For the agency's latest entry in its original "Roll Back, Play That" series, which is described as offering "superior musical deep cuts curated by our favorite artists of today," Tyler, The Creator takes it way back to his middle school years, during 8th grade from 2004, and reveals eight specific tracks that made an impact and helped fuel his signature musical aesthetic. Check out the full list of songs below, along with a backstory of each, and for the the full coverage, head on over to Saint Heron.
Doves "Black And White Town"
"It was intriguing and, looking back, probably opened my eyes to how music videos could work. No performance. Not one. The piano chords, simple, yet something I rarely heard in rock songs. The structure was amazing too – the pre hook worked as a bridge, more guitars in the hook but doesn’t take away from the piano. His voice is perfect."
Snoop Dogg feat. Pharrell "Drop It Like It’s Hot"
"My f*cking brain melted. I was confused, excited and not present all at the same time. I’ve never heard anything like it in my life. Snoop has never sounded cooler and getting a P rap verse at the time was rare. I recorded it on tape from my boom box (my dial up internet couldn’t handle Limewire) and replayed it 400 times."
The Hives "Two-Timing Touch and Broken Bones"
"Energy. This had f*cking energy. I didn’t know what the fuck he was talking about and I didn’t care. His moves, his voice, everything was perfect."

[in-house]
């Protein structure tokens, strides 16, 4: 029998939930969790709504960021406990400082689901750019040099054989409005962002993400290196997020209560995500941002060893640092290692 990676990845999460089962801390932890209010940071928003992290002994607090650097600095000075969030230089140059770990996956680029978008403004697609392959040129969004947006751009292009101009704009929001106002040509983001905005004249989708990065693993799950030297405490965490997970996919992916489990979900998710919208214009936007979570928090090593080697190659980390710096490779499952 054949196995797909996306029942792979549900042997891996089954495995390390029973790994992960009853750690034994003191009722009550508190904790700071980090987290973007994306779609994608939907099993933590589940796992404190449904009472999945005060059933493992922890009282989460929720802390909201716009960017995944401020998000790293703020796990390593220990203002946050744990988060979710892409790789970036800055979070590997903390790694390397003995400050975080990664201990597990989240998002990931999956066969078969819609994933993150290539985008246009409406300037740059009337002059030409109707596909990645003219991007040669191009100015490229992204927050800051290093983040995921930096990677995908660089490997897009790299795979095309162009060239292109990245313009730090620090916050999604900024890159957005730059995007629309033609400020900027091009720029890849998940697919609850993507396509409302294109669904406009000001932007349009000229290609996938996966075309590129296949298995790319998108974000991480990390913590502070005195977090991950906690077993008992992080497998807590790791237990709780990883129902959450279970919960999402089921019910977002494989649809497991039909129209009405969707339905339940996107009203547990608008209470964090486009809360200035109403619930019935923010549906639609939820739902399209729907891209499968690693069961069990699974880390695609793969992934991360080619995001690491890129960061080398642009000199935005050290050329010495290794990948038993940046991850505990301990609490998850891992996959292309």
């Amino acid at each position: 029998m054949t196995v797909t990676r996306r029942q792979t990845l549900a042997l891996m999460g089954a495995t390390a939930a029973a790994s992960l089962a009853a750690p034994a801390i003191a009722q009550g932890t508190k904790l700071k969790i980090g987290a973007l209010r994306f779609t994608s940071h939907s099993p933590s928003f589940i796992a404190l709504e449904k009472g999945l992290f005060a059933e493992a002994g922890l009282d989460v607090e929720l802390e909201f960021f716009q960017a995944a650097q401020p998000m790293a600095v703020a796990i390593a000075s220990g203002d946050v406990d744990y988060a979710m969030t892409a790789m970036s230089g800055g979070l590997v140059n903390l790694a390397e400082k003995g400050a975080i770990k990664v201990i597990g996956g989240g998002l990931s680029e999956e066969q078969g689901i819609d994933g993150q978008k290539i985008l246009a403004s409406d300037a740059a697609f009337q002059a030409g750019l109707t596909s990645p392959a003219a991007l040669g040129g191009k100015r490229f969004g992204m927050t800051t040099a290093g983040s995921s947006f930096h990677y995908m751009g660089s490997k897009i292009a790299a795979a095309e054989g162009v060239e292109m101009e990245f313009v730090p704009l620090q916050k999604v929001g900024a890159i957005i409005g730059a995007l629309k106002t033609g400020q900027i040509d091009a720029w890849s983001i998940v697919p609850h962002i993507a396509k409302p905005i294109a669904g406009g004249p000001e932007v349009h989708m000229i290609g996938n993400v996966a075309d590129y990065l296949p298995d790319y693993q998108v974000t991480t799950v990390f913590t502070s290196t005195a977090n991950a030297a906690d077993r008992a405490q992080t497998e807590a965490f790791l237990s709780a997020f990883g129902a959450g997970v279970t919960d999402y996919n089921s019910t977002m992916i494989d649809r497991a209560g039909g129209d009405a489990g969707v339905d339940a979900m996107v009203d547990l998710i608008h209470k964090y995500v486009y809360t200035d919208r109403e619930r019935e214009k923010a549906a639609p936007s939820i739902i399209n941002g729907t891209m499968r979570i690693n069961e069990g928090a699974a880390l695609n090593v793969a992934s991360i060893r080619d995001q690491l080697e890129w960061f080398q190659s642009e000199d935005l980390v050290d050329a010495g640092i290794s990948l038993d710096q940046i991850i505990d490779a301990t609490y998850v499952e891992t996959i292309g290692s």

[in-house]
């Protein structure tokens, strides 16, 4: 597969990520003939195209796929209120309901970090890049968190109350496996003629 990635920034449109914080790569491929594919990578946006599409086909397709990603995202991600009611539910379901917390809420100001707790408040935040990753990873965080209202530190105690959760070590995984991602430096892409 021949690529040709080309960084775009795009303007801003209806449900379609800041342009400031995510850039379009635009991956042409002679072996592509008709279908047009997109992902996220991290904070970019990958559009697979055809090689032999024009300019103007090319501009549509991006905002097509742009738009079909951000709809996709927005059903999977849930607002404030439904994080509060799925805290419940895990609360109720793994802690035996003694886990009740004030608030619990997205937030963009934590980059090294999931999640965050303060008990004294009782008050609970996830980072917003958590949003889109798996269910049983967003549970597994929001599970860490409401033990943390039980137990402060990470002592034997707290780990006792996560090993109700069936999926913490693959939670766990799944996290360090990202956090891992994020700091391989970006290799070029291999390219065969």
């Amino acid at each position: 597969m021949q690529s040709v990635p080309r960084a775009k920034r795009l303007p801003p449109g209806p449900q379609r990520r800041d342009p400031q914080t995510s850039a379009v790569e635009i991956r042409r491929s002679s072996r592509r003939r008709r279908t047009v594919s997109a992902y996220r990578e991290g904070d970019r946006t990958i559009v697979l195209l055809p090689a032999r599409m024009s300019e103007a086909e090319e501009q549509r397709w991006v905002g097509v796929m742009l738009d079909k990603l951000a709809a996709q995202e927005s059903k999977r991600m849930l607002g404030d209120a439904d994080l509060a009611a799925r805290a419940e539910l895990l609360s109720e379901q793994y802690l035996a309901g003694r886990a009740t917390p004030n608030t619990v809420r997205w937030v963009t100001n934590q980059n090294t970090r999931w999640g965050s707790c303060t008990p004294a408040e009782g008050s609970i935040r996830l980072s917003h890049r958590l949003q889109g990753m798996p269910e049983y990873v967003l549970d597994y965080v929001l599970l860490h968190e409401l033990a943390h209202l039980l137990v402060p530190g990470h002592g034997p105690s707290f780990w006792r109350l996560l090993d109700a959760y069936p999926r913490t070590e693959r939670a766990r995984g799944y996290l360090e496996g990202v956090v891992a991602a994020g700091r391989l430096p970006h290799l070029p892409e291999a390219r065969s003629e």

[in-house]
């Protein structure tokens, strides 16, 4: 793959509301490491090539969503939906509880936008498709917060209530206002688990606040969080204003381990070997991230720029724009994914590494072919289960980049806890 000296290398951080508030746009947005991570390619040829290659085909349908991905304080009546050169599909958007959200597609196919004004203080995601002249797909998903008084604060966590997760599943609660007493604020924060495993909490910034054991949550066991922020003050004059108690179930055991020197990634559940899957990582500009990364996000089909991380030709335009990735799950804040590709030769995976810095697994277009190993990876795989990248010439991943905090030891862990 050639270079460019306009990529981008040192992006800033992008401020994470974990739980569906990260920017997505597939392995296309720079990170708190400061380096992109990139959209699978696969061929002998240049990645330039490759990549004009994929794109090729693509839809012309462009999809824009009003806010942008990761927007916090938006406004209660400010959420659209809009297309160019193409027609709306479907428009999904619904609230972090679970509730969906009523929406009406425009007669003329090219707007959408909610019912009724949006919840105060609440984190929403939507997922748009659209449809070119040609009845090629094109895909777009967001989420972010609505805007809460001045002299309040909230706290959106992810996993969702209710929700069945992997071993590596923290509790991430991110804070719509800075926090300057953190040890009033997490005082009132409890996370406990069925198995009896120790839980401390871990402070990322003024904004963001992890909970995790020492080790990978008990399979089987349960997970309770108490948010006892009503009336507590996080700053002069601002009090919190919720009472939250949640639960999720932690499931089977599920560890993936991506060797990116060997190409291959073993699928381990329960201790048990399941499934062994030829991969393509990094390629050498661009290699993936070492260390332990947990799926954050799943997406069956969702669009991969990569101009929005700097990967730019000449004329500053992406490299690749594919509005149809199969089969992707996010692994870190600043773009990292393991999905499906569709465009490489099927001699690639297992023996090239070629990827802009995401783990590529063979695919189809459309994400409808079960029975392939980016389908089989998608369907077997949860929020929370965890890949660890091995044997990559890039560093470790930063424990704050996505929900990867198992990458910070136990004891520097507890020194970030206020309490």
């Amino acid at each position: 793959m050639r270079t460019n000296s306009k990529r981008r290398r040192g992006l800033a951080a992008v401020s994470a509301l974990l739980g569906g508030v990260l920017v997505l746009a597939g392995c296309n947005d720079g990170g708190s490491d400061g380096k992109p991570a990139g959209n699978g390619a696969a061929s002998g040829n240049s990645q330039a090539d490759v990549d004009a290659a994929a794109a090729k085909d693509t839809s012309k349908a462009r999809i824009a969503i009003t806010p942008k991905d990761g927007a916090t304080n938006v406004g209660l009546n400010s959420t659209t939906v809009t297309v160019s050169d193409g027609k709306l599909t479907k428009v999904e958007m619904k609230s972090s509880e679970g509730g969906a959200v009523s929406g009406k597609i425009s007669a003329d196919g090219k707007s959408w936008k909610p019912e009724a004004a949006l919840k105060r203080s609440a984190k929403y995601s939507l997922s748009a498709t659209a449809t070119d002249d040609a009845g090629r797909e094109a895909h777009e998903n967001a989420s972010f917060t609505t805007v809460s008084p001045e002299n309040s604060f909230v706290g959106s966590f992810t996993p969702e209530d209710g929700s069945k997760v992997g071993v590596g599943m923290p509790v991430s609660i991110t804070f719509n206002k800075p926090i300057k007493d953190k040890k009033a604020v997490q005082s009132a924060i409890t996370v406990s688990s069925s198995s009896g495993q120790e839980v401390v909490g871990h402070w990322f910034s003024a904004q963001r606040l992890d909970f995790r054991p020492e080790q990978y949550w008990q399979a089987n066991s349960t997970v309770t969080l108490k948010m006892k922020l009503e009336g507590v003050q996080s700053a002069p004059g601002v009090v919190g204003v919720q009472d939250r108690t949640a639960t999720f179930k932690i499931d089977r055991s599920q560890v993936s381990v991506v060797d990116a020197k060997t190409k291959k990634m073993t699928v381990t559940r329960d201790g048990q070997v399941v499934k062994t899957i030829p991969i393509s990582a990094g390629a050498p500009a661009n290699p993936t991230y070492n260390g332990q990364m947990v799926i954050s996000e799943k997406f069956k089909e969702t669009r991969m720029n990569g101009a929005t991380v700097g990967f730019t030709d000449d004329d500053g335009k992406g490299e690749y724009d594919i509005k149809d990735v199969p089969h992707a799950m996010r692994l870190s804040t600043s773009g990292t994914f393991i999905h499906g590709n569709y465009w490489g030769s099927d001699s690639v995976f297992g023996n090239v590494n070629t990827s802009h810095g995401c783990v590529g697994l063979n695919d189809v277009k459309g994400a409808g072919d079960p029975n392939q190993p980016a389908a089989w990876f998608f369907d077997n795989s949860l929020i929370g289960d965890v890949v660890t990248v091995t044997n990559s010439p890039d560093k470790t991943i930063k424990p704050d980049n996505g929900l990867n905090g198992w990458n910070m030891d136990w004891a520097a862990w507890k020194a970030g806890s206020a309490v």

Usher feat. Pharrell "Wifey"
"Classic Neptunes piano, simple drums, infectious hook and melody, and the icing on the cake was P and Usher going back and forth. Sucks that this never got officially released. (Major shout out to the girl Bianca that I was crushing on at the time. I emailed her this song. She wasn’t feeling it.)"
T.I. feat. Pharrell "Freak Though"
"Classic. The way the chords just melt down during the verse, amazing. P singing on the hook, amazing. T.I. going in depth and detail, sticking to the concept, amazing. Not many songs that put the “hoes” of the neighborhood in a positive light."
Lenny Kravitz “California”
"One thing about the video that stuck with me was the warm tone of it, which was pretty spot on with Los Angeles between the times of 4pm and 7pm. Lenny grew up in the ’70s, a totally different time from the mid 2000s I was living in. But the skateboarding, backyard parties and music were things that I related to."
213 "Gotta Find A Way"
"This song’s sound was so nostalgic but still managed to sound brand new. Nate Doggs’ voice is the audio version of strong coffee with too much cream and sugar, which I would consider perfect for my 13 year old ears."
Ludacris "The Potion"
"This was the hardest f*cking beat to me, Jesus Christ. Timbo the king! Luda was one of the best rappers to me at one point. His pockets and witty punchlines were so over the top, but I truly believe his only flaw was the fact he didn’t get serious enough."
Gwen Stefani "Long Way To Go"
"This was definitely a song that didn’t make ‘The Love Below’. Andre wrote a song about racism and color blindness when it comes to love, and that really opened my eyes at 13. This is a Prince song, the more that I think about it."
Now, have a listen to the eight-track playlist via Spotify below.
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